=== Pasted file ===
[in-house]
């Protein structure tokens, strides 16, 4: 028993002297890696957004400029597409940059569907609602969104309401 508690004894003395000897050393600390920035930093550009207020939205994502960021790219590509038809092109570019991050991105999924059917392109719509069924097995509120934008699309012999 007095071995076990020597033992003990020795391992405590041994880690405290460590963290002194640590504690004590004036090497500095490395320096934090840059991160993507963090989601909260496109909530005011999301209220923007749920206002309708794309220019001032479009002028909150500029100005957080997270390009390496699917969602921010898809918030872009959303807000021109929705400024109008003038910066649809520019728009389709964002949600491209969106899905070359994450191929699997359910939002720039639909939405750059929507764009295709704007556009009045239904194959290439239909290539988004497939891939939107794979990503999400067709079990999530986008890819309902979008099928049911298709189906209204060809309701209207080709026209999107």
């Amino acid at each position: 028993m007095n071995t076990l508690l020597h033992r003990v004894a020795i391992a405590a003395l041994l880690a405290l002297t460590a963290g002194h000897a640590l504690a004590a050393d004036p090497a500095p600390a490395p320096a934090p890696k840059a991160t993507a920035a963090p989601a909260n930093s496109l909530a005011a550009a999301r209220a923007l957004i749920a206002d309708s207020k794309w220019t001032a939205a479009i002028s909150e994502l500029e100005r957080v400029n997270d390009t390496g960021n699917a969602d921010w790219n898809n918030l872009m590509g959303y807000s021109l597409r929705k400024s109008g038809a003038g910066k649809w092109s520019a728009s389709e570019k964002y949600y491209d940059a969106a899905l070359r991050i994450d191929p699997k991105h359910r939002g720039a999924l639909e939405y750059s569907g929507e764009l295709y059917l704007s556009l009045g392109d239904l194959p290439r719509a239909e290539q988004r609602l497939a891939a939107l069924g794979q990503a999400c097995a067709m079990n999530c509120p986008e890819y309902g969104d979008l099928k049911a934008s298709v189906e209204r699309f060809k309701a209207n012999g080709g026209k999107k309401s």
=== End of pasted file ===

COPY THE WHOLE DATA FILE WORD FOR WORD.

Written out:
[in-house]
């Protein structure tokens, strides 16, 4: 028993002297890696957004400029597409940059569907609602969104309401 508690004894003395000897050393600390920035930093550009207020939205994502960021790219590509038809092109570019991050991105999924059917392109719509069924097995509120934008699309012999 007095071995076990020597033992003990020795391992405590041994880690405290460590963290002194640590504690004590004036090497500095490395320096934090840059991160993507963090989601909260496109909530005011999301209220923007749920206002309708794309220019001032479009002028909150500029100005957080997270390009390496699917969602921010898809918030872009959303807000021109929705400024109008003038910066649809520019728009389709964002949600491209969106899905070359994450191929699997359910939002720039639909939405750059929507764009295709704007556009009045239904194959290439239909290539988004497939891939939107794979990503999400067709079990999530986008890819309902979008099928049911298709189906209204060809309701209207080709026209999107």
């Amino acid at each position: 028993m007095n071995t076990l508690l020597h033992r003990v004894a020795i391992a405590a003395l041994l880690a405290l002297t460590a963290g002194h000897a640590l504690a004590a050393d004036p090497a500095p600390a490395p320096a934090p890696k840059a991160t993507a920035a963090p989601a909260n930093s496109l909530a005011a550009a999301r209220a923007l957004i749920a206002d309708s207020k794309w220019t001032a939205a479009i002028s909150e994502l500029e100005r957080v400029n997270d390009t390496g960021n699917a969602d921010w790219n898809n918030l872009m590509g959303y807000s021109l597409r929705k400024s109008g038809a003038g910066k649809w092109s520019a728009s389709e570019k964002y949600y491209d940059a969106a899905l070359r991050i994450d191929p699997k991105h359910r939002g720039a999924l639909e939405y750059s569907g929507e764009l295709y059917l704007s556009l009045g392109d239904l194959p290439r719509a239909e290539q988004r609602l497939a891939a939107l069924g794979q990503a999400c097995a067709m079990n999530c509120p986008e890819y309902g969104d979008l099928k049911a934008s298709v189906e209204r699309f060809k309701a209207n012999g080709g026209k999107k309401s």